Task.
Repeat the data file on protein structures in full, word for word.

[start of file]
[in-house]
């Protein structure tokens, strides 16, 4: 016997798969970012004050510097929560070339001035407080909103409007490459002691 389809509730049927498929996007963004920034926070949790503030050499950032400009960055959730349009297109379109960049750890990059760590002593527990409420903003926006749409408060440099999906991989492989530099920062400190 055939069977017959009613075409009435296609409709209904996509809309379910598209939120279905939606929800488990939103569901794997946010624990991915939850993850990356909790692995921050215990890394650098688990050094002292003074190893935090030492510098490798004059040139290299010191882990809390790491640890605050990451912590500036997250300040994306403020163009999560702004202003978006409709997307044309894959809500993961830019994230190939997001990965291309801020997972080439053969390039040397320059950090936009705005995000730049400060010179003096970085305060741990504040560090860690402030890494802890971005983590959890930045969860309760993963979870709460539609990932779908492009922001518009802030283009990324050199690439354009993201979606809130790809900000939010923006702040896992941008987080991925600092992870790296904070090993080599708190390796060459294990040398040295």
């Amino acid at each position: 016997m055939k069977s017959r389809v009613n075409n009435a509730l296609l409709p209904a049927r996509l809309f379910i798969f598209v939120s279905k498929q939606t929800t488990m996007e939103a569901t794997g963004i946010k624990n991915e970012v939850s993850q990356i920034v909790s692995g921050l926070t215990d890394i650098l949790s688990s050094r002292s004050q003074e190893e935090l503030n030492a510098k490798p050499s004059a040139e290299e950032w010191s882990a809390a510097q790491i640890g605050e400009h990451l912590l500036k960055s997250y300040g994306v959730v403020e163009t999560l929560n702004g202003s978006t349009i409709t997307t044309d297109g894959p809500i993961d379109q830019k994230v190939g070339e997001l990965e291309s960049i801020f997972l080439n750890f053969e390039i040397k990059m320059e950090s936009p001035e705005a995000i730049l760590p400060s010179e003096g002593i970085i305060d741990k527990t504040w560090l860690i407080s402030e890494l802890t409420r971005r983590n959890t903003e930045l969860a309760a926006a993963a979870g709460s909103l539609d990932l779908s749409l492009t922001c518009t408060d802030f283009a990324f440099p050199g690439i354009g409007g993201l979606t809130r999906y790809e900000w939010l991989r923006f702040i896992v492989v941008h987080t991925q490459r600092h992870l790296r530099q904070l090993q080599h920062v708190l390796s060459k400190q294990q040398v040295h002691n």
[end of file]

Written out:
[in-house]
């Protein structure tokens, strides 16, 4: 016997798969970012004050510097929560070339001035407080909103409007490459002691 389809509730049927498929996007963004920034926070949790503030050499950032400009960055959730349009297109379109960049750890990059760590002593527990409420903003926006749409408060440099999906991989492989530099920062400190 055939069977017959009613075409009435296609409709209904996509809309379910598209939120279905939606929800488990939103569901794997946010624990991915939850993850990356909790692995921050215990890394650098688990050094002292003074190893935090030492510098490798004059040139290299010191882990809390790491640890605050990451912590500036997250300040994306403020163009999560702004202003978006409709997307044309894959809500993961830019994230190939997001990965291309801020997972080439053969390039040397320059950090936009705005995000730049400060010179003096970085305060741990504040560090860690402030890494802890971005983590959890930045969860309760993963979870709460539609990932779908492009922001518009802030283009990324050199690439354009993201979606809130790809900000939010923006702040896992941008987080991925600092992870790296904070090993080599708190390796060459294990040398040295």
């Amino acid at each position: 016997m055939k069977s017959r389809v009613n075409n009435a509730l296609l409709p209904a049927r996509l809309f379910i798969f598209v939120s279905k498929q939606t929800t488990m996007e939103a569901t794997g963004i946010k624990n991915e970012v939850s993850q990356i920034v909790s692995g921050l926070t215990d890394i650098l949790s688990s050094r002292s004050q003074e190893e935090l503030n030492a510098k490798p050499s004059a040139e290299e950032w010191s882990a809390a510097q790491i640890g605050e400009h990451l912590l500036k960055s997250y300040g994306v959730v403020e163009t999560l929560n702004g202003s978006t349009i409709t997307t044309d297109g894959p809500i993961d379109q830019k994230v190939g070339e997001l990965e291309s960049i801020f997972l080439n750890f053969e390039i040397k990059m320059e950090s936009p001035e705005a995000i730049l760590p400060s010179e003096g002593i970085i305060d741990k527990t504040w560090l860690i407080s402030e890494l802890t409420r971005r983590n959890t903003e930045l969860a309760a926006a993963a979870g709460s909103l539609d990932l779908s749409l492009t922001c518009t408060d802030f283009a990324f440099p050199g690439i354009g409007g993201l979606t809130r999906y790809e900000w939010l991989r923006f702040i896992v492989v941008h987080t991925q490459r600092h992870l790296r530099q904070l090993q080599h920062v708190l390796s060459k400190q294990q040398v040295h002691n």